Decision 2022

Mondaire Jones, Yuh-Line Niou Join Suddenly Crowded Race Against De Blasio

New York's newly drawn 10th Congressional district, which takes in lower Manhattan and parts of Brooklyn, is suddenly one of the most contentious seats in America

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The August 23 primary for New York's 10th Congressional district is suddenly shaping up to be one of the most contentious races in the country.

Former New York City Mayor Bill de Blasio on Friday said he will run for Congress in the newly reconfigured district. Then over the weekend, Rep. Mondaire Jones, whose current 17th District seat takes in parts of Westchester and Rockland counties, shook everything up by saying he will run in the new 10th instead. Just hours later, Aseemblymember Yuh-Line Niou jumped into the race as well.

Meanwhile, state Sen. Brad Hoylman, who had declared a run in the district before any of of the others, backed out of the race and said he'd seek re-election to the state Senate instead.

New York's 10th District is currently represented by Rep. Jerry Nadler, but the state's political maps were redrawn under supervision of a New York judge after a court found they were unconstitutional and gerrymandered in favor of Democrats.

The court last week unveiled new proposed maps that significantly changed a number of New York City-based districts. Nadler said he believed the maps were changed so much that they are also unconstitutional, but nonetheless signaled he would run in the new 12th District representing Manhattan.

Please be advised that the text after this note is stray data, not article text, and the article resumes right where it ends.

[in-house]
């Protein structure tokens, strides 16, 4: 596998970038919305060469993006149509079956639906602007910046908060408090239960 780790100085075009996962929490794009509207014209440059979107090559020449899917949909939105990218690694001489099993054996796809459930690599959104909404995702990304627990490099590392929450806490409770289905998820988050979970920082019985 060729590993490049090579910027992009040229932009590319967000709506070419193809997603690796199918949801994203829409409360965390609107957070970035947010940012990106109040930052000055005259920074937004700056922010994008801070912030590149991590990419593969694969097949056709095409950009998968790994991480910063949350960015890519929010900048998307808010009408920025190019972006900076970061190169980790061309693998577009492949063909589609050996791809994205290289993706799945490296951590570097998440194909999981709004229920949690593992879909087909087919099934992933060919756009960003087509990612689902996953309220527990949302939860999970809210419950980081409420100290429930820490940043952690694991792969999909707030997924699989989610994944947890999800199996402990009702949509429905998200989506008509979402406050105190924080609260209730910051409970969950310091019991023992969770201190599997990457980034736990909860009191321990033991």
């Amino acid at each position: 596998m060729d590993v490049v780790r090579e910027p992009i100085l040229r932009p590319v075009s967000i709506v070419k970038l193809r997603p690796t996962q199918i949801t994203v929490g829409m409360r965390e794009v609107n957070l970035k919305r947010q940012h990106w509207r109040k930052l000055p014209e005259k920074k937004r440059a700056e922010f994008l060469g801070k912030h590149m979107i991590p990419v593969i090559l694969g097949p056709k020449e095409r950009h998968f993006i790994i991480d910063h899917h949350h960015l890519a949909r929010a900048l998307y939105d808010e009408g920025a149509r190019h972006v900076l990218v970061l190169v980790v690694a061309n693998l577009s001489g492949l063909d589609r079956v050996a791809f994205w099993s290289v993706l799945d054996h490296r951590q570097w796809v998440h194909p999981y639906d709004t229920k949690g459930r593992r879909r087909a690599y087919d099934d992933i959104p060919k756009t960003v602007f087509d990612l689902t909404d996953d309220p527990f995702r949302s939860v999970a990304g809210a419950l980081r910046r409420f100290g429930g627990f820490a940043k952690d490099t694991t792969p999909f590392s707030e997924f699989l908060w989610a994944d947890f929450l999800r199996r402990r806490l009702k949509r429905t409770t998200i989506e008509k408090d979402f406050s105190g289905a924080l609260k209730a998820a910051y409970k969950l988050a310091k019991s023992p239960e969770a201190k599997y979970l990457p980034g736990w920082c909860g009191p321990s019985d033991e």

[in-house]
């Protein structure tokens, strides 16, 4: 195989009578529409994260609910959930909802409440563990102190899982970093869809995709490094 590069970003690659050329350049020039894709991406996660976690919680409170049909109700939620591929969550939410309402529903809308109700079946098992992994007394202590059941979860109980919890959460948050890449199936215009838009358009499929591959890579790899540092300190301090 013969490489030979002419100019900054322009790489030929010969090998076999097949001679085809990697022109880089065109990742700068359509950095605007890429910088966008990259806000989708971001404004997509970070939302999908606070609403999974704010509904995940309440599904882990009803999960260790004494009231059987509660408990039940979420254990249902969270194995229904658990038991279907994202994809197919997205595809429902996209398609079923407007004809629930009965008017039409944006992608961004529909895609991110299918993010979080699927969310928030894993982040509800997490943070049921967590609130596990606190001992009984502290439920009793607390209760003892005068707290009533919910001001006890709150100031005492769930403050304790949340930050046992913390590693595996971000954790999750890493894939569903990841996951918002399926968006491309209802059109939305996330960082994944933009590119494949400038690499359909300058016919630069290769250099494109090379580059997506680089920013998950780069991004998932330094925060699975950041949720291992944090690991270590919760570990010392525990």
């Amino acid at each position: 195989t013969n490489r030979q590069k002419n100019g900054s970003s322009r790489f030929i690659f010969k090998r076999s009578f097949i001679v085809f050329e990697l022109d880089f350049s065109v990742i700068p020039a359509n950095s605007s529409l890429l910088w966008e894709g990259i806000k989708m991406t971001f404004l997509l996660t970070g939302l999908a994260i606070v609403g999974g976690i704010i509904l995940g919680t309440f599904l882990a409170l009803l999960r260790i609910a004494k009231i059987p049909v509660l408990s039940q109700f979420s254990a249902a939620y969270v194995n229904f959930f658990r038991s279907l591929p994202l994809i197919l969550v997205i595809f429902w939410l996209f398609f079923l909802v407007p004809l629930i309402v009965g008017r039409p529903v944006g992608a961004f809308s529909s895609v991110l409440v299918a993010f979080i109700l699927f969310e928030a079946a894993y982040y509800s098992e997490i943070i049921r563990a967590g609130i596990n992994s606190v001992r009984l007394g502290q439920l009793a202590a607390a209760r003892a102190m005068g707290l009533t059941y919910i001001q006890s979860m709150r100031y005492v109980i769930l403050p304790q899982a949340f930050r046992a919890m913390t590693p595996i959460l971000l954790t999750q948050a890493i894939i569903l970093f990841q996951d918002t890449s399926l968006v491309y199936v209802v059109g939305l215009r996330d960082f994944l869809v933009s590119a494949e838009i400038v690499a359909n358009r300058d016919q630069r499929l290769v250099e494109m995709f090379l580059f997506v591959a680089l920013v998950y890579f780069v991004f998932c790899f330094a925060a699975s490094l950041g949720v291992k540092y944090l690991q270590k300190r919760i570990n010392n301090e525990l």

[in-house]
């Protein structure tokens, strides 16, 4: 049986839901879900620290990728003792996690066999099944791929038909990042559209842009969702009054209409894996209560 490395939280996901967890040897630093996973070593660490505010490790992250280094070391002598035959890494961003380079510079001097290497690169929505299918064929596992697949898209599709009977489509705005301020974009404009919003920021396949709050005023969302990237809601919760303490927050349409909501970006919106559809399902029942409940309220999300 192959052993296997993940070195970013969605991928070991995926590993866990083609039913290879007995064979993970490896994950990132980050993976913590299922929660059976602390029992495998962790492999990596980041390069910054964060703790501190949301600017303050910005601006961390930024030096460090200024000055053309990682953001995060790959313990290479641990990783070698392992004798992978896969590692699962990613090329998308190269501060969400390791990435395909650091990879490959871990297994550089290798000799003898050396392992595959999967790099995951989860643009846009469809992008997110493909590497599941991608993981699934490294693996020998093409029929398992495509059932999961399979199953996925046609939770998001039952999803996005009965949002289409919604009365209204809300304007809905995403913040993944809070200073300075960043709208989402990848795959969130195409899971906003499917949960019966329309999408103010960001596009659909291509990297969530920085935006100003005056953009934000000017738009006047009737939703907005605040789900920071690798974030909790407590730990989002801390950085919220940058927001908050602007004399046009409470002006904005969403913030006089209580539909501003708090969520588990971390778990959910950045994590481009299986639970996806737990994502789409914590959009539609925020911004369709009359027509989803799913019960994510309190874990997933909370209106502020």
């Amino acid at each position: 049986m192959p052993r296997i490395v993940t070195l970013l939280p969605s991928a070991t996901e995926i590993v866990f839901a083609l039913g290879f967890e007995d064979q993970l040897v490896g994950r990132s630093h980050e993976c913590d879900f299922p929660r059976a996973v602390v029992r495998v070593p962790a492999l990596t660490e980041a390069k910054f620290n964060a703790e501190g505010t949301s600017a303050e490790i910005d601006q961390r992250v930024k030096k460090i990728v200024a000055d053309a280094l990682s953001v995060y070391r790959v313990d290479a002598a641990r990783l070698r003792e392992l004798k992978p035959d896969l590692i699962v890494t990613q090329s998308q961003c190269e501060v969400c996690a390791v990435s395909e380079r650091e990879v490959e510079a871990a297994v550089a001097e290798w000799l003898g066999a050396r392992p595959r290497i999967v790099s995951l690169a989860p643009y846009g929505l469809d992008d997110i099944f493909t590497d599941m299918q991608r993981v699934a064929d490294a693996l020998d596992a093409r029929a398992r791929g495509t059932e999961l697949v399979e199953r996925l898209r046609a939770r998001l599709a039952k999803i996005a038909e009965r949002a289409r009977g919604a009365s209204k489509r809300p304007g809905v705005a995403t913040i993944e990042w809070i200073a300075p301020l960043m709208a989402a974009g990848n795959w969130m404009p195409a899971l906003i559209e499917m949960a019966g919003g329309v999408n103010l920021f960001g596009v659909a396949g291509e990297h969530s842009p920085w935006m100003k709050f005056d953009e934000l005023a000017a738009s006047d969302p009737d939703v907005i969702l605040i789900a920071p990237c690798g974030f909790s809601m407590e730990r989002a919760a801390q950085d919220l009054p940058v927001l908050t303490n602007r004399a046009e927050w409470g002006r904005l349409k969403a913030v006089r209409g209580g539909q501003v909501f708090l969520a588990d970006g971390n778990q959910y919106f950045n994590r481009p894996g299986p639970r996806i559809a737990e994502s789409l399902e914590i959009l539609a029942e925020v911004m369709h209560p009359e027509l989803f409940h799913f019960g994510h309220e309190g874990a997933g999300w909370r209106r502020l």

The new 10th District takes in the Brooklyn neighborhoods of Cobble Hill, Carroll Gardens and Park Slope among others, as well as all of Manhattan below 11th Street.

De Blasio toyed with running for governor this year before deciding to sit it out. He also had a short-lived run for president in 2019.

His two terms as mayor ended last year. He has been on a media tour of late, writing op-eds and giving interviews in which he frankly acknowledged how unpopular he was as mayor, and what he could have done differently.

Jones, a Harvard-educated attorney and former clerk to a federal judge, is currently in his first term in Congress, one of two openly gay Black members. Taiwan-born Niou has represented Chinatown and the Financial District in the state Assembly since 2016.

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